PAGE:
GAO Report: Military Readiness
Department of Defense Domain Readiness Varied from Fiscal Year 2017 through Fiscal Year 2019
Nearly two decades of conflict has degraded military readiness at a time when the National Defense Strategy calls for preparedness for great-power competition. The strategy states that the Department of Defense (DOD) should be ready to operate in all warfighting domains—ground, sea, air, space, and cyber.
To assess readiness over time, the John S. McCain National Defense Authorization Act for Fiscal Year 2019 included a provision that the Government Accountability Office (GAO) report annually through 2022—using 2017 as a baseline—on the readiness of the military in the ground, sea, air, space, and cyber domains. This report describes (1) the extent to which DOD has established a plan with goals and metrics for readiness recovery and (2) how readiness has changed from fiscal year 2017 through fiscal year 2019 in each domain.
The DOD has developed a plan for readiness recovery—referred to as the Readiness Recovery Framework—which includes goals and metrics to assess progress in addressing primary readiness issues. Since 2018, DOD has revised its readiness recovery goals and metrics to align with the 2018 National Defense Strategy according to DOD officials.
Readiness increased in the ground domain and declined in the sea domain from fiscal year 2017 through fiscal year 2019, and rating changes were mixed in the air, space, and cyber domains. The ratings are based on GAO’s analysis of data for selected mission areas—groups of similar capabilities from across the services, such as fighter jets—and force elements—subsets of units within each mission area—within each of the five domains.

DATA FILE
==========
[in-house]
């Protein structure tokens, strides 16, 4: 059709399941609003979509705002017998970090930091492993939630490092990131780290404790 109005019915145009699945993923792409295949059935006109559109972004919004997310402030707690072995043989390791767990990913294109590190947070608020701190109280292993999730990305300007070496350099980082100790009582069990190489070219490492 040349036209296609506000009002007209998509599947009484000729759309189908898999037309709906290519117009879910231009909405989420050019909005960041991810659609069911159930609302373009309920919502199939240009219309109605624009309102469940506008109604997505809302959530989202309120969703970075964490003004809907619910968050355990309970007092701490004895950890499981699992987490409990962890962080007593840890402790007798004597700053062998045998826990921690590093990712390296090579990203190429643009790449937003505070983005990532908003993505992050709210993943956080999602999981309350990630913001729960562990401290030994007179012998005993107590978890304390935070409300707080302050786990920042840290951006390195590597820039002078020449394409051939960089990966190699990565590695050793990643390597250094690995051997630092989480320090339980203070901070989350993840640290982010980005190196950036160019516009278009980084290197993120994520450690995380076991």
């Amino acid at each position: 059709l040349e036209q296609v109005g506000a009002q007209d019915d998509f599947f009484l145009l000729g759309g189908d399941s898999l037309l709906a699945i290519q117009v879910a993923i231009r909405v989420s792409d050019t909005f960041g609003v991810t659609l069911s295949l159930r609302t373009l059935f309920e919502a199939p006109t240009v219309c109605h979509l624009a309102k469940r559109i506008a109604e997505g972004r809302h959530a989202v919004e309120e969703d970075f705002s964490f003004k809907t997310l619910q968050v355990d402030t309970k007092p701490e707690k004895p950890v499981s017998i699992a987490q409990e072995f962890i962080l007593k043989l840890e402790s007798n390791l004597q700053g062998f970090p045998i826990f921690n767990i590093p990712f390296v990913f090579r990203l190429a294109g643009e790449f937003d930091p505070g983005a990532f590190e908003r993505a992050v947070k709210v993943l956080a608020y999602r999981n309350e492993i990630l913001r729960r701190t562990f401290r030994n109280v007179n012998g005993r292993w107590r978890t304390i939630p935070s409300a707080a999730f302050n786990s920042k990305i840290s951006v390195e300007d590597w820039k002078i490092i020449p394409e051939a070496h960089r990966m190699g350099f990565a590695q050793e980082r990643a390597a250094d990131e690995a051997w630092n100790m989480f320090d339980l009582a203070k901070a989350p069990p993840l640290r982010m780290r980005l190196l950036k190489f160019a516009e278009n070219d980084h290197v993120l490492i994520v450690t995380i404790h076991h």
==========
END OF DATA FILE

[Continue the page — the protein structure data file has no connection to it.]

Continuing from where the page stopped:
GAO found that reported domain readiness did not meet readiness recovery goals identified by the military services. DOD has identified a wide range of challenges it faces as it seeks to improve readiness in each of the five domains. For example, within the sea domain, the Navy identified limited maintenance capacity at private and public shipyards as the primary challenge for recovering ship and submarine readiness. GAO will continue to monitor and report on DOD’s domain readiness as required by Congress through 2022.
In May 2019, GAO reported that DOD was not measuring or reporting readiness to perform full-spectrum operations by domain, as required by law, and recommended DOD do so. However, since 2019 the Office of the Secretary of Defense has expressed that the ground, sea, and air domains are captured in the Readiness Recovery Framework, and that instead of developing separate metrics for measuring readiness by domains, it is focused on tracking readiness recovery by military service. GAO continues to believe our recommendation is valid.
To read GAO’s full report, go to: www.gao.gov/assets/gao-21-279.pdf